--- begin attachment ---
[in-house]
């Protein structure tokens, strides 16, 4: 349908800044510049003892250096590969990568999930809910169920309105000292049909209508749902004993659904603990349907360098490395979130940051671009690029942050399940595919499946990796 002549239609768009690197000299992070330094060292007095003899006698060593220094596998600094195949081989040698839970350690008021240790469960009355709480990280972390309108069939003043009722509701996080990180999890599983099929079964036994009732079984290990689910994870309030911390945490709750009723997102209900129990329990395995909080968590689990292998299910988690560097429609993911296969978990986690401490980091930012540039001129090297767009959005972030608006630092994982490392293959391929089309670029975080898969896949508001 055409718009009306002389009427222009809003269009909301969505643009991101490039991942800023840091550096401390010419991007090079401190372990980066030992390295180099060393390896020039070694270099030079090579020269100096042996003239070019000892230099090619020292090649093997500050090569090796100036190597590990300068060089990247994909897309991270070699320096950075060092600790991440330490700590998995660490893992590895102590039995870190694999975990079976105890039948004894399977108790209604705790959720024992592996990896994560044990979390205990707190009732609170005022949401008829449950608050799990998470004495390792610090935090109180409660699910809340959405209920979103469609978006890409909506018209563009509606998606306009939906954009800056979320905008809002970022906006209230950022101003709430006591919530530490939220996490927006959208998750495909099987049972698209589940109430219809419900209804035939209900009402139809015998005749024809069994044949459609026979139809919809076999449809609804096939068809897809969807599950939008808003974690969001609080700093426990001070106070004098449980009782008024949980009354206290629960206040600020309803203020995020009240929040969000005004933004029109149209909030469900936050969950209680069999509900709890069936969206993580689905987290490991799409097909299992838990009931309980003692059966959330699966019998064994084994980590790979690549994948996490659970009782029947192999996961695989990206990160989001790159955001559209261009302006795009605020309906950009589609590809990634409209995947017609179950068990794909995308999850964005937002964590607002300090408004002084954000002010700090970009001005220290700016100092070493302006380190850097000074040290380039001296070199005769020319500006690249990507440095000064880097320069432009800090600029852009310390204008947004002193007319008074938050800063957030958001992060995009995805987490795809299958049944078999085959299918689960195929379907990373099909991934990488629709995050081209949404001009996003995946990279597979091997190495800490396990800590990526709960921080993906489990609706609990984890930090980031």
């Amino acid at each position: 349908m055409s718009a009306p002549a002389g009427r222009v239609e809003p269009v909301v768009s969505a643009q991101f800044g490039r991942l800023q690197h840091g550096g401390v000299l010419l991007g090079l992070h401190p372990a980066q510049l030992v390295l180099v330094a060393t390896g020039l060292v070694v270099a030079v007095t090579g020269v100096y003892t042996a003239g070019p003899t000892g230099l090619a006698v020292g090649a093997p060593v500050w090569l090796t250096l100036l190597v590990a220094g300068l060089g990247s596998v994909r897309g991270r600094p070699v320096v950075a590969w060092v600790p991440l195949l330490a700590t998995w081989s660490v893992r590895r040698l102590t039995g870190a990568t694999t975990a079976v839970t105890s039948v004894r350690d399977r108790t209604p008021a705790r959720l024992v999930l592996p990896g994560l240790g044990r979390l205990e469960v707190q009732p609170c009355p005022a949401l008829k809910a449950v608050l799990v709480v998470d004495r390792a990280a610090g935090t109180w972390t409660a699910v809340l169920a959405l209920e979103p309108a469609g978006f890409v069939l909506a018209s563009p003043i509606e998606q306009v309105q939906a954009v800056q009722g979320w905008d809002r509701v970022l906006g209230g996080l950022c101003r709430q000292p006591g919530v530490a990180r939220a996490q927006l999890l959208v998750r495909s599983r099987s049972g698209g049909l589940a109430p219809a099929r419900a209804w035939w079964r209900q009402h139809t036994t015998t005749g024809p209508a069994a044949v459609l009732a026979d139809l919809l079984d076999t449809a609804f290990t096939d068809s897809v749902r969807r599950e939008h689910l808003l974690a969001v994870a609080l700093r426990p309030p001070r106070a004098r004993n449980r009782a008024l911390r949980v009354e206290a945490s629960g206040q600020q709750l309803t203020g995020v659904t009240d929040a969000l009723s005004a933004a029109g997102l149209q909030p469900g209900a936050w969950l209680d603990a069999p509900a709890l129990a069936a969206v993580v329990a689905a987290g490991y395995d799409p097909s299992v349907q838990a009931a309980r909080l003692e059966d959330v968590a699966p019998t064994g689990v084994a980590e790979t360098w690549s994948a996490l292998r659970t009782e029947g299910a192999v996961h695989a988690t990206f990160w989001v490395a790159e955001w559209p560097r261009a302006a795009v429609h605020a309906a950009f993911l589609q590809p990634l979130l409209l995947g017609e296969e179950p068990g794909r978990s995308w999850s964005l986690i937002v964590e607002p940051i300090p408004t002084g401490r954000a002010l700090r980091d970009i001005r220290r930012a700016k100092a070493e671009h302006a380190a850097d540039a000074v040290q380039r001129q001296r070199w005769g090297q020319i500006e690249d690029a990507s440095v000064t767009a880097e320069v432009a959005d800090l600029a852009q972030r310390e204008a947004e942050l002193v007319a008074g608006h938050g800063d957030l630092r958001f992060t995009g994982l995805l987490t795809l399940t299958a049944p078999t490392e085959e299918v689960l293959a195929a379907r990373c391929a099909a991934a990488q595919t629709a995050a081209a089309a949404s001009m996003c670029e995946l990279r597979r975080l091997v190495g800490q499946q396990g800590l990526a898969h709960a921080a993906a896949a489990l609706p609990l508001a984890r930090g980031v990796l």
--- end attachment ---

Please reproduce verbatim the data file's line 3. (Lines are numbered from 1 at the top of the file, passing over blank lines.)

């Amino acid at each position: 349908m055409s718009a009306p002549a002389g009427r222009v239609e809003p269009v909301v768009s969505a643009q991101f800044g490039r991942l800023q690197h840091g550096g401390v000299l010419l991007g090079l992070h401190p372990a980066q510049l030992v390295l180099v330094a060393t390896g020039l060292v070694v270099a030079v007095t090579g020269v100096y003892t042996a003239g070019p003899t000892g230099l090619a006698v020292g090649a093997p060593v500050w090569l090796t250096l100036l190597v590990a220094g300068l060089g990247s596998v994909r897309g991270r600094p070699v320096v950075a590969w060092v600790p991440l195949l330490a700590t998995w081989s660490v893992r590895r040698l102590t039995g870190a990568t694999t975990a079976v839970t105890s039948v004894r350690d399977r108790t209604p008021a705790r959720l024992v999930l592996p990896g994560l240790g044990r979390l205990e469960v707190q009732p609170c009355p005022a949401l008829k809910a449950v608050l799990v709480v998470d004495r390792a990280a610090g935090t109180w972390t409660a699910v809340l169920a959405l209920e979103p309108a469609g978006f890409v069939l909506a018209s563009p003043i509606e998606q306009v309105q939906a954009v800056q009722g979320w905008d809002r509701v970022l906006g209230g996080l950022c101003r709430q000292p006591g919530v530490a990180r939220a996490q927006l999890l959208v998750r495909s599983r099987s049972g698209g049909l589940a109430p219809a099929r419900a209804w035939w079964r209900q009402h139809t036994t015998t005749g024809p209508a069994a044949v459609l009732a026979d139809l919809l079984d076999t449809a609804f290990t096939d068809s897809v749902r969807r599950e939008h689910l808003l974690a969001v994870a609080l700093r426990p309030p001070r106070a004098r004993n449980r009782a008024l911390r949980v009354e206290a945490s629960g206040q600020q709750l309803t203020g995020v659904t009240d929040a969000l009723s005004a933004a029109g997102l149209q909030p469900g209900a936050w969950l209680d603990a069999p509900a709890l129990a069936a969206v993580v329990a689905a987290g490991y395995d799409p097909s299992v349907q838990a009931a309980r909080l003692e059966d959330v968590a699966p019998t064994g689990v084994a980590e790979t360098w690549s994948a996490l292998r659970t009782e029947g299910a192999v996961h695989a988690t990206f990160w989001v490395a790159e955001w559209p560097r261009a302006a795009v429609h605020a309906a950009f993911l589609q590809p990634l979130l409209l995947g017609e296969e179950p068990g794909r978990s995308w999850s964005l986690i937002v964590e607002p940051i300090p408004t002084g401490r954000a002010l700090r980091d970009i001005r220290r930012a700016k100092a070493e671009h302006a380190a850097d540039a000074v040290q380039r001129q001296r070199w005769g090297q020319i500006e690249d690029a990507s440095v000064t767009a880097e320069v432009a959005d800090l600029a852009q972030r310390e204008a947004e942050l002193v007319a008074g608006h938050g800063d957030l630092r958001f992060t995009g994982l995805l987490t795809l399940t299958a049944p078999t490392e085959e299918v689960l293959a195929a379907r990373c391929a099909a991934a990488q595919t629709a995050a081209a089309a949404s001009m996003c670029e995946l990279r597979r975080l091997v190495g800490q499946q396990g800590l990526a898969h709960a921080a993906a896949a489990l609706p609990l508001a984890r930090g980031v990796l």